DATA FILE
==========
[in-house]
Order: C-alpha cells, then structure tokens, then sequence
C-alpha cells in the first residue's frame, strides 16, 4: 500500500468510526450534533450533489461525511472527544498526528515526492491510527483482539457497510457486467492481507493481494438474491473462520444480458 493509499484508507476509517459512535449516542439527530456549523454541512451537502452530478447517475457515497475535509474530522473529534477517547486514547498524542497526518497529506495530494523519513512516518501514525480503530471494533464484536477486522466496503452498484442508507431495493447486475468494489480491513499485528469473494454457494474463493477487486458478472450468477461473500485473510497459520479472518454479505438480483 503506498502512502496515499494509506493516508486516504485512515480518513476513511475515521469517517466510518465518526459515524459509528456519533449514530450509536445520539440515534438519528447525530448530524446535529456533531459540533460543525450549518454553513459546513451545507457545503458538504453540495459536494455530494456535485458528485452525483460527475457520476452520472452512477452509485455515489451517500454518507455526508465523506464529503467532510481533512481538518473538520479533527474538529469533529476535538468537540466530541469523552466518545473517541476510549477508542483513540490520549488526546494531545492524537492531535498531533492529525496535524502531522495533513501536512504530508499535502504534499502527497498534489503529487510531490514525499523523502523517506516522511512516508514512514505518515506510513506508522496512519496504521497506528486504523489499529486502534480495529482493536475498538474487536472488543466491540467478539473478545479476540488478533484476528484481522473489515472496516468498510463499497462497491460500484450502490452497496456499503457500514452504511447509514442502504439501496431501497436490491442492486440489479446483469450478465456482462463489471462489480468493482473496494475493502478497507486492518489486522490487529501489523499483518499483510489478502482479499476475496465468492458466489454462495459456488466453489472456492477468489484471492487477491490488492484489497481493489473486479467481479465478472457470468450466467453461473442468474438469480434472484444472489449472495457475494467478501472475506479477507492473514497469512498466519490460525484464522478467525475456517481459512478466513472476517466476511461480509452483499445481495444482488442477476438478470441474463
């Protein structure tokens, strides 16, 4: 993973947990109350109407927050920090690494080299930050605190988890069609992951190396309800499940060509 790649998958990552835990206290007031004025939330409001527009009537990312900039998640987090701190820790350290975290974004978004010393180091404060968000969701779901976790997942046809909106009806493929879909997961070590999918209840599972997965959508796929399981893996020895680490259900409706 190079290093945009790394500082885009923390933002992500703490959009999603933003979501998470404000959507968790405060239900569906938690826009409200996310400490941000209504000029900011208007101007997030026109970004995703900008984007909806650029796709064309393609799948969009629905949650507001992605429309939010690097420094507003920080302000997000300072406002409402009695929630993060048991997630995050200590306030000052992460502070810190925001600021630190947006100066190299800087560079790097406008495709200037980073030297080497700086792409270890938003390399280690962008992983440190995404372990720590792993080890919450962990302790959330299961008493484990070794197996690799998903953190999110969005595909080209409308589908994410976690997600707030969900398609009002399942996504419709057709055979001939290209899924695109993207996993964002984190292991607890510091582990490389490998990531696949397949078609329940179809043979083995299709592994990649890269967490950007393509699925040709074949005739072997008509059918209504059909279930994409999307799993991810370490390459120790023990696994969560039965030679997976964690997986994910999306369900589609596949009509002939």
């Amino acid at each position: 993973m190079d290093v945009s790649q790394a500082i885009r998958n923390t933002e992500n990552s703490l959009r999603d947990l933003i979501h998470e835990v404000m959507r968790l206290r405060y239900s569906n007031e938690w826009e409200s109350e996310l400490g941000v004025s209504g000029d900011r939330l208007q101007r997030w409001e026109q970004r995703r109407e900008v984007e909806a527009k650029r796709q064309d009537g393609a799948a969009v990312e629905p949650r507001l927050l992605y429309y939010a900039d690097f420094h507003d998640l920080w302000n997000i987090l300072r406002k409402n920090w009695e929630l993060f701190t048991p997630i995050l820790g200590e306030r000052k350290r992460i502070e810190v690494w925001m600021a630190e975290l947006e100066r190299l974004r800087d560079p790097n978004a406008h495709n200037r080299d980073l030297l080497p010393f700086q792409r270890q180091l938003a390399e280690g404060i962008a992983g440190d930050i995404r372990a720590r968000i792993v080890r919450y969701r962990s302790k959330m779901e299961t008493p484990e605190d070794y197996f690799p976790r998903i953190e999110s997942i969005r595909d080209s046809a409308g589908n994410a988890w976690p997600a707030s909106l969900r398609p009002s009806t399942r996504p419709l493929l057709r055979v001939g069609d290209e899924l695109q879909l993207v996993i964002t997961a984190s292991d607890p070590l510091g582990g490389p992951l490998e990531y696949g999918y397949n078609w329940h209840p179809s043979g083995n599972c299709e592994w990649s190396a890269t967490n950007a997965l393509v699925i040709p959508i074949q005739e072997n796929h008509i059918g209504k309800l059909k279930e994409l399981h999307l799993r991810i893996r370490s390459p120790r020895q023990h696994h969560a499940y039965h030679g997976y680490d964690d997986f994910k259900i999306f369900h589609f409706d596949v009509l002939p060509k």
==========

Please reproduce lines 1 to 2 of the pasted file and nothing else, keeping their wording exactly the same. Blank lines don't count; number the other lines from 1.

[in-house]
Order: C-alpha cells, then structure tokens, then sequence